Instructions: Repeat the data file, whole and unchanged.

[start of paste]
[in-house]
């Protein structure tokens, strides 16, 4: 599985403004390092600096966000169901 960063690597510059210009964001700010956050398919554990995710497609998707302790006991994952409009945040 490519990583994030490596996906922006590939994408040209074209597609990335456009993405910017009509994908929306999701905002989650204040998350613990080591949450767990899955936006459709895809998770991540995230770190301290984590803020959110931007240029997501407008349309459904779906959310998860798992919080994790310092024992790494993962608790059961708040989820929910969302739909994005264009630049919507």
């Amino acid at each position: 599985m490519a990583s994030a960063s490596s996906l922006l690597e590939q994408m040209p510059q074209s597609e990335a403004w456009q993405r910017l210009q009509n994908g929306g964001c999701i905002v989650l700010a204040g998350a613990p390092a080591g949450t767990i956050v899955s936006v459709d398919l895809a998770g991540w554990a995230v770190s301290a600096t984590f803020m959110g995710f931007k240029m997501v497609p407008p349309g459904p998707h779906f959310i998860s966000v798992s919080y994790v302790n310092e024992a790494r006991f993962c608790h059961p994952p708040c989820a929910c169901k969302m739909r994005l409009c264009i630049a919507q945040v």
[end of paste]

[in-house]
């Protein structure tokens, strides 16, 4: 599985403004390092600096966000169901 960063690597510059210009964001700010956050398919554990995710497609998707302790006991994952409009945040 490519990583994030490596996906922006590939994408040209074209597609990335456009993405910017009509994908929306999701905002989650204040998350613990080591949450767990899955936006459709895809998770991540995230770190301290984590803020959110931007240029997501407008349309459904779906959310998860798992919080994790310092024992790494993962608790059961708040989820929910969302739909994005264009630049919507």
């Amino acid at each position: 599985m490519a990583s994030a960063s490596s996906l922006l690597e590939q994408m040209p510059q074209s597609e990335a403004w456009q993405r910017l210009q009509n994908g929306g964001c999701i905002v989650l700010a204040g998350a613990p390092a080591g949450t767990i956050v899955s936006v459709d398919l895809a998770g991540w554990a995230v770190s301290a600096t984590f803020m959110g995710f931007k240029m997501v497609p407008p349309g459904p998707h779906f959310i998860s966000v798992s919080y994790v302790n310092e024992a790494r006991f993962c608790h059961p994952p708040c989820a929910c169901k969302m739909r994005l409009c264009i630049a919507q945040v």